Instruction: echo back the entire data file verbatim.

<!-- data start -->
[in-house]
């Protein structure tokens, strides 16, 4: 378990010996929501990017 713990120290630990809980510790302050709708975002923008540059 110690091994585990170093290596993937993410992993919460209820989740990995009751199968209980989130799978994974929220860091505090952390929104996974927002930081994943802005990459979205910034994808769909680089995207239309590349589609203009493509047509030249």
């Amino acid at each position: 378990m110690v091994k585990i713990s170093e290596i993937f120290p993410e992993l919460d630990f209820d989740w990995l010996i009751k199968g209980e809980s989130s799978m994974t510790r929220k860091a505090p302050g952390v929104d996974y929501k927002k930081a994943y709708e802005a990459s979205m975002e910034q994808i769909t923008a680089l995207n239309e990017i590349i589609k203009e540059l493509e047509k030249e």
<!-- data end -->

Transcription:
[in-house]
């Protein structure tokens, strides 16, 4: 378990010996929501990017 713990120290630990809980510790302050709708975002923008540059 110690091994585990170093290596993937993410992993919460209820989740990995009751199968209980989130799978994974929220860091505090952390929104996974927002930081994943802005990459979205910034994808769909680089995207239309590349589609203009493509047509030249």
């Amino acid at each position: 378990m110690v091994k585990i713990s170093e290596i993937f120290p993410e992993l919460d630990f209820d989740w990995l010996i009751k199968g209980e809980s989130s799978m994974t510790r929220k860091a505090p302050g952390v929104d996974y929501k927002k930081a994943y709708e802005a990459s979205m975002e910034q994808i769909t923008a680089l995207n239309e990017i590349i589609k203009e540059l493509e047509k030249e």